In December 2015, the Bank of England joined the Islamic Financial Services Board (IFSB), a key body that sets standards for Islamic financial institutions. The UK was not the first country in the EU that decided to become an associate member of the IFSB. Banque centrale du Luxembourg did it five years earlier. These moves may seem unusual for European institutions, but they are part of a bigger strategy that the UK and Luxemburg have been implementing for nearly 40 years, namely adopting Islamic instruments and reaping benefits from diversifying their financial sectors.
Luxemburg was the first country in Europe to open its market to so-called unconventional finance. In 1978, it enabled the establishment of the Islamic Banking System, the first Islamic financial institution in a non-Muslim country. The UK followed suit. In the 1980s, the London Metal Exchange started offering Sharia-compliant overnight deposit facilities. Now Luxemburg and the City of London are leading Islamic finance hubs in the Western world. In 2014, the value of assets managed by Luxemburg and the UK amounted to 5 billion euros and 19 billion dollars respectively (KPMG and UK government data).
But how is conventional finance different from its Islamic counterpart? Islamic finance is quite unique in that it is based on three main principles that derive from Sharia law, namely the prohibition of interest (Ar. riba), elimination of risk, deception, delusion and excessive uncertainty, and “profit and risk sharing.” This means that although in general Islamic instruments are used for the same purposes as the conventional ones, they cannot be based on debt and are structured in a different way than their traditional counterparts. All financial services must be based on and support real economic activity upon which profit is calculated. It cannot be determined as a lump sum paid after completing the transaction, but as a percentage of the generated profits or mark-up.
Given the specific characteristic of Islamic finance, some may wonder why exactly the UK and Luxemburg decided to implement products so different from those used around the world, including Muslim countries. Back in the 1970s and 1980s, these two European states saw a chance to earn a profit on supplying instruments that the Arab world (mainly the Gulf countries) was interested in and started offering liquidity and asset management instruments to Islamic institutions. They also realized that, by widening the range of financial products offered, they would become more attractive to current and potential customers. In short, being able to use Islamic financial services, investors from Muslim countries were more willing to not only put money in this sector but also invest in other segments of the economy, as transactions could be financed with Sharia-compliant instruments.
Islamic finance has also become attractive to conventional entities. Watching the development of Islamic finance in Muslim countries (mainly those in the Gulf region as well as Malaysia), investors in the UK and Luxemburg have recognized the benefits of using Islamic financial services as yet another source of funding for investment projects, especially big ones. In June 2014, the UK became the first non-Islamic country to issue a sovereign sukuk. Luxemburg followed suit in the autumn of 2014, becoming the first eurozone country to do so. Unconventional instruments, mainly sukuk, have become a popular mode of financing infrastructure development in the UK. The Olympic Village, the Shard, Battersea Power Station regeneration, London Gateway—all these projects were financed with use of unconventional services.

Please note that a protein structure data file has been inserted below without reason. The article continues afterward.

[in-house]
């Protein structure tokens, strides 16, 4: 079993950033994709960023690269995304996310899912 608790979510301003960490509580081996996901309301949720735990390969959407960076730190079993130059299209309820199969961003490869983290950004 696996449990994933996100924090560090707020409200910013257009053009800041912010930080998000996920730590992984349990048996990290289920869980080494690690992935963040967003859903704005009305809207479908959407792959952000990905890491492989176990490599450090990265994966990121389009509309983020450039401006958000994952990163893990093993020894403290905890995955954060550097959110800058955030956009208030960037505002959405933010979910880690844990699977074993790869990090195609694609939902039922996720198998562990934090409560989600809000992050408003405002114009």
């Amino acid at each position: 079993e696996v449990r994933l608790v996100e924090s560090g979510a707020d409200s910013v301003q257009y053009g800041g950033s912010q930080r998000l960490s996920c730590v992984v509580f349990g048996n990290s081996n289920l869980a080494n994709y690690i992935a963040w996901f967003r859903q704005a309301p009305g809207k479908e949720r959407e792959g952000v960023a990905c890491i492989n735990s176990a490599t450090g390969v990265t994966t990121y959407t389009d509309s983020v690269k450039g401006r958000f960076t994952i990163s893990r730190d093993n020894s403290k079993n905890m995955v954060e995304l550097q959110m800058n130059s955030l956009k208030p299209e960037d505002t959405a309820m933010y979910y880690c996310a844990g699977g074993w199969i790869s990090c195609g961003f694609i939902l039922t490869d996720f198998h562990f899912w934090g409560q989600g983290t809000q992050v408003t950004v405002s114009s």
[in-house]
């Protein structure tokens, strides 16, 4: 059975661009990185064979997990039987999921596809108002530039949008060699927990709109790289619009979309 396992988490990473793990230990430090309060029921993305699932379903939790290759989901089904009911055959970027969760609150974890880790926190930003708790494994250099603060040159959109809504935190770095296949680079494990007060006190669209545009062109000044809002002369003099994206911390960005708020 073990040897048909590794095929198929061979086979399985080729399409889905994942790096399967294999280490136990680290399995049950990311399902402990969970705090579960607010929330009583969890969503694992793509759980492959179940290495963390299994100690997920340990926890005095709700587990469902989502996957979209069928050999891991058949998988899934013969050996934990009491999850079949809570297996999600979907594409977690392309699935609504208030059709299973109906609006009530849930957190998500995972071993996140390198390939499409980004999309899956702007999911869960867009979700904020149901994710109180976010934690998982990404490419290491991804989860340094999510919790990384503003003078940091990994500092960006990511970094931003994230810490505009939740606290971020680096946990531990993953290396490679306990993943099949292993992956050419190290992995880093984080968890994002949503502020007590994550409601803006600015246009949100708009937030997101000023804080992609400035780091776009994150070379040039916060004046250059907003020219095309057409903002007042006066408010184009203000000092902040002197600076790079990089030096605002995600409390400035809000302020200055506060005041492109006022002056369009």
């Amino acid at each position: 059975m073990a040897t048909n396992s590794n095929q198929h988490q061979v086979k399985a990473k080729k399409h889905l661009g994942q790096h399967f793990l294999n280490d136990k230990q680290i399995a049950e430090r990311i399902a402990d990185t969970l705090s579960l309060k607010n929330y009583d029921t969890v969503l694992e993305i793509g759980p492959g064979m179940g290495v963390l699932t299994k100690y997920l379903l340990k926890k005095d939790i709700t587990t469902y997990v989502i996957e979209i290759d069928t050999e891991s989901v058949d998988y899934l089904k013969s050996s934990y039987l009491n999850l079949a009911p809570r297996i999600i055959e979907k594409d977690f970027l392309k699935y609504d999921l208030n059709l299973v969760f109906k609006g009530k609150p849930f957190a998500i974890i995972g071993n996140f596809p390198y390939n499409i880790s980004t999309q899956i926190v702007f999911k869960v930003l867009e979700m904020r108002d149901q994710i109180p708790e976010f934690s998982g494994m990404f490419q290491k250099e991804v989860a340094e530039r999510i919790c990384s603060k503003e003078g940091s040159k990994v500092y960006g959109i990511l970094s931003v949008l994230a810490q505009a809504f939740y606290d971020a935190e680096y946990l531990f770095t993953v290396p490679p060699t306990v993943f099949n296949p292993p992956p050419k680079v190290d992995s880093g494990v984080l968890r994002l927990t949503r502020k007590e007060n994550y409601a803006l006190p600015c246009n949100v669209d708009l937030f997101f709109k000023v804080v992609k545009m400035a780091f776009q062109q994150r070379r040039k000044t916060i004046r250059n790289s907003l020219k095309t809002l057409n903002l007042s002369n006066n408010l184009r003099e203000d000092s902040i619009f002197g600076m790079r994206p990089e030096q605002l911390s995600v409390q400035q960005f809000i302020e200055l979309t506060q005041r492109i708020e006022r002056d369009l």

A growing number of conventional entities perceive Sharia-compliant instruments as an attractive tool for diversifying their investment portfolio. An estimated 50 to 60 percent of sukuk issuances (corporate and sovereign) are subscribed by conventional institutions. The profit rate of sovereign sukuk issued by the UK was set at 2.036 percent, in line with the yield on bonds of similar maturity. This proves that, despite their different characteristics, Islamic instruments are priced and treated similarly to conventional bonds.
Others to join the fray
Although Islamic finance has been developing for 40 years, the sector is still growing. In 2014, the global value of Sharia-compliant assets grew by 12 percent to $2 trillion. Islamic financial instruments, including those dedicated to retail customers, are offered by 20 banks in the UK, five of which are fully Sharia-compliant. In November 2015, the value of assets in Islamic funds in that country amounted to $600 million, and 57 sukuk were listed on the London Stock Exchange (TheCityUK, 2015). In Luxemburg, there were 111 Sharia-compliant funds (the country was the third-largest Islamic Fund Center in the world), and 16 sukuk were listed on the Luxembourg Stock Exchange (EY, 2015).
These numbers have impressed other European countries. France, Germany Italy, Ireland and Russia are all embracing Islamic finance. Although their paths to Islamic financial instruments are different, they are all aware that, in order to make their economies more competitive and attractive to investors, they need to adopt innovative solutions, which sometimes seems to be completely at variance with the conventional system and its principles.
Source: The Warsaw Voice